Pluralizing ~ING to ~INGS

mediumWe know that there are a number of ways for verbs to end up with ~ING,
● it’s being there in the first place: [to] ding-king-ping-ring-sing-ting-wing-zing
● through conjugation: to judge – judges – judged – judging
● or when the ~ING forms act/function as nouns: AGINGs BEINGs DOINGs GOINGs ICINGs

Note that in the third type, the ~ING variants can be pluralized (by adding an ‘S’ to them), just like nouns generally can. We should be very careful here though, since the majority of verbs cannot act ‘this way’ (that is, taking an S after ‘being ING-ed’).

Here are some of the most common six-letter ones that can (make a seven-letter bingo):

ACTINGs
AGEINGs
AIRINGs
AWNINGs
BAKINGs
BOWINGs
BOXINGs
CASINGs
COMINGs
DOPINGs
EATINGs
ENDINGs
FADINGs
FILINGs
FIRINGs
GAMINGs
HIDINGs
INNINGs
LACINGs
LININGs
MATINGs
MININGs
NOSINGs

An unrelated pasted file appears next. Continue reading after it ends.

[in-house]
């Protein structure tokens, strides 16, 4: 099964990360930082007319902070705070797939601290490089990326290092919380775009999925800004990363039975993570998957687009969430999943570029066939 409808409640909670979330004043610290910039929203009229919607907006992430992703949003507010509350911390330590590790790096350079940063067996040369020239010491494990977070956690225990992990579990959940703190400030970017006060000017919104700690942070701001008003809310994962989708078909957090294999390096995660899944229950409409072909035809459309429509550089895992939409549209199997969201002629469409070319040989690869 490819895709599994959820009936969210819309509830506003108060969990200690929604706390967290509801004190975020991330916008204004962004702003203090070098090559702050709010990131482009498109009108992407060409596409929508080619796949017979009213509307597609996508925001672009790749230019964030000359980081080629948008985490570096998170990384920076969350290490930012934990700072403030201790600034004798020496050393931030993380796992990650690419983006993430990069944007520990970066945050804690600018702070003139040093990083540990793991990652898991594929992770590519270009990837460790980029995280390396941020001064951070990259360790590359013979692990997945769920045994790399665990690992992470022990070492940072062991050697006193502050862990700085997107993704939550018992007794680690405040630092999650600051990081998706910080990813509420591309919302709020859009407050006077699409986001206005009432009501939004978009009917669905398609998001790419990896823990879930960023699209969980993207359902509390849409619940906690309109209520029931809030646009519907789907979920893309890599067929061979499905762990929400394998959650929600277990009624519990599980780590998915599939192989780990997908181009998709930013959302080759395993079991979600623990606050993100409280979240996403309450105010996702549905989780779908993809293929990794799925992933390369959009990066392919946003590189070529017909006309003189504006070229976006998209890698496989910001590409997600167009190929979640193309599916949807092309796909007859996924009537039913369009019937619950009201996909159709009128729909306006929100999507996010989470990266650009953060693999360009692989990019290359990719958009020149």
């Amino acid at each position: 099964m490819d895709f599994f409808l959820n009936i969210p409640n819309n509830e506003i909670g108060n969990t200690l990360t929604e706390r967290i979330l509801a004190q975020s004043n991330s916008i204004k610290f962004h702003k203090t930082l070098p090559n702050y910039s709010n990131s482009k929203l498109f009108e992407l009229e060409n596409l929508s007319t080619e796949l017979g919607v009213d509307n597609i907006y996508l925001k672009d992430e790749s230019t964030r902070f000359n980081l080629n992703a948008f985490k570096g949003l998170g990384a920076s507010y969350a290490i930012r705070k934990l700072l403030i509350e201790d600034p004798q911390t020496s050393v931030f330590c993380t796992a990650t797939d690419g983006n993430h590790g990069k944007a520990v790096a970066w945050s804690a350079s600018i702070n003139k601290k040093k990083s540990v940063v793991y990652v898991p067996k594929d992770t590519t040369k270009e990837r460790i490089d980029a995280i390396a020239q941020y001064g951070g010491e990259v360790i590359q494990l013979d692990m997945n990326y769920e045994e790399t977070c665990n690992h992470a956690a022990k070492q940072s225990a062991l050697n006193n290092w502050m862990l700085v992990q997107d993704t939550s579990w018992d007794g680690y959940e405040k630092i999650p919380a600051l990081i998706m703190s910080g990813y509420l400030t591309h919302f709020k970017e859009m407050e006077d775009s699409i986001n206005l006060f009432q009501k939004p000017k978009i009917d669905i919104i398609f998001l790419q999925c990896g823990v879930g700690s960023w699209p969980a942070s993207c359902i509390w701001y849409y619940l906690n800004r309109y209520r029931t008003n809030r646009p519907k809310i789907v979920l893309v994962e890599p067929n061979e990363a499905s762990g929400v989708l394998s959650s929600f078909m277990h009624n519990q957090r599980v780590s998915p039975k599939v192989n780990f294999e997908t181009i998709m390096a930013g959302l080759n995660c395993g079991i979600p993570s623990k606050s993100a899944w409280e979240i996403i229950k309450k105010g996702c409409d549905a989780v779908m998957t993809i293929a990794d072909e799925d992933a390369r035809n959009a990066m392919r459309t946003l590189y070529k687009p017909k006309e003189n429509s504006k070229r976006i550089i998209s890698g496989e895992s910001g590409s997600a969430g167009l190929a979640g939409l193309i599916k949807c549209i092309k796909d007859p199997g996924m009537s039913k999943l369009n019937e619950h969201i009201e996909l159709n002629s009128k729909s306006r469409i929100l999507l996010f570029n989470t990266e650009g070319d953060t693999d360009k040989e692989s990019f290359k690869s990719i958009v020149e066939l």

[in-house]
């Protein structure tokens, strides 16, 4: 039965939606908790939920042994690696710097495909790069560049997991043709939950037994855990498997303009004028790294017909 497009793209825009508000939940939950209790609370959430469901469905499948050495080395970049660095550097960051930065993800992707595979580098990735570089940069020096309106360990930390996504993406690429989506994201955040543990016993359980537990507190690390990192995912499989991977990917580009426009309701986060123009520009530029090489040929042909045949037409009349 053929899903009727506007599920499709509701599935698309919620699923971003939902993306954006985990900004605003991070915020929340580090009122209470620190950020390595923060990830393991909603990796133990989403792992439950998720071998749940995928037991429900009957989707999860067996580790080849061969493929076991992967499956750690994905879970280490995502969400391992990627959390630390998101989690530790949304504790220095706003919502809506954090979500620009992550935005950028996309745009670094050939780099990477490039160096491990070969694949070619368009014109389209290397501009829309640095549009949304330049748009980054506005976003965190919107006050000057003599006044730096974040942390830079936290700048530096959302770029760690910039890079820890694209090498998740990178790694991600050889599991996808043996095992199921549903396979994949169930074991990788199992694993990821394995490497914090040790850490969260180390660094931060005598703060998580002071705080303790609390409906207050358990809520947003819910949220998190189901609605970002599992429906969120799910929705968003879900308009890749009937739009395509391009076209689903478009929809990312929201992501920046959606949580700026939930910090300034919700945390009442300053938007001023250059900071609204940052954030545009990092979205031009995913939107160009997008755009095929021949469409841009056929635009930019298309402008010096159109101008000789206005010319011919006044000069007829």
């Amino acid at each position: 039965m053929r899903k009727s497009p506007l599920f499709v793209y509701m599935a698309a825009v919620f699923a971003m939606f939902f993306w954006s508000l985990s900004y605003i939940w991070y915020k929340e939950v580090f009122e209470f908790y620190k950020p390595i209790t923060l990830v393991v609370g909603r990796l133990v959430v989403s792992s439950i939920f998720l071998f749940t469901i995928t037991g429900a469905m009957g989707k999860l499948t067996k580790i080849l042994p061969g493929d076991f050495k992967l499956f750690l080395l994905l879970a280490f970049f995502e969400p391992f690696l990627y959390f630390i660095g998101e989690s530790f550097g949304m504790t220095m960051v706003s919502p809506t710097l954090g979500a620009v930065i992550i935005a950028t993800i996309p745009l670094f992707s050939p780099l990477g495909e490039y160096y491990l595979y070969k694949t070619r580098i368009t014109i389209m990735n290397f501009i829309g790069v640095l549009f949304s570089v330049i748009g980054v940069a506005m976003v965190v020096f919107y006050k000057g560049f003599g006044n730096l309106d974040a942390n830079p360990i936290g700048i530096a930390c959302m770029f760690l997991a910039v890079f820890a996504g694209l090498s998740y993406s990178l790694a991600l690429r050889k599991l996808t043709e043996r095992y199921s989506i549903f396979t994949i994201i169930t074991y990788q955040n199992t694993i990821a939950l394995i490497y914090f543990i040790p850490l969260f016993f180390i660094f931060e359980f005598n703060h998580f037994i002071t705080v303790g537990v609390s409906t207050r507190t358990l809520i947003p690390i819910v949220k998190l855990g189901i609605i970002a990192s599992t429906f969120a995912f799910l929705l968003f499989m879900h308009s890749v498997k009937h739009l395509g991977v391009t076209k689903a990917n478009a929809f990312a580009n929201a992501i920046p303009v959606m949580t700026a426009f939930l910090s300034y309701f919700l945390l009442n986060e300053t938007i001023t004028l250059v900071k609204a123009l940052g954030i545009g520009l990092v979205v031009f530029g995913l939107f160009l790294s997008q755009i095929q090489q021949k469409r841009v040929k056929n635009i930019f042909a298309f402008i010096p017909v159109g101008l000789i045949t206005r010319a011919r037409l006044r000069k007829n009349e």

OUTINGs
PAVINGs
PILINGs
RACINGs
RATINGs
RIDINGs
RULINGs
SAVINGs
SEEINGs
SIZINGs
TAKINGs
TIDINGs
TILINGs
TUBINGs
UPPINGs
WAXINGs
WIRINGs

Recognizing these ‘S welcoming ~ING‘ forms could be quite handy, since at least:
● it makes us realize that there is indeed an extra hook available
● it gives us a chance to make a good challenge (when the opponent makes a ‘bad INGs’)
● it could tempt our opponent to make a bad challenge themselves (on our ‘good INGs’)

*****

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2 thoughts on “Pluralizing ~ING to ~INGS

  1. HI, 😀
    Ah, I’ve never learnt English too far from saying “yes”, “no”, “agree”, “on the way home”. And I never play with words seriously, so I found this post as an amazing post because I never know that “-ing” can later be added with “s”. Or, maybe I’ve used it for once or twice, but I didn’t notice it 😀

    • Indeed. If my memory serves me correctly, I didn’t sufficiently learn the difference between present participle (verb) and gerund (noun) either in school back then. And I personally think we can be doing considerably alright with our English without worrying too much about this circus since I guess most people will find it quite confusing—for they look exactly the same (like, ‘walking’ can be either present participle or gerund, what the hell!? 😀 ).

      But one funny thing about playing scrabble is, everybody loves ‘weirdos’—the weirder, the better. 🙂 Glad you enjoy this. Cheers!

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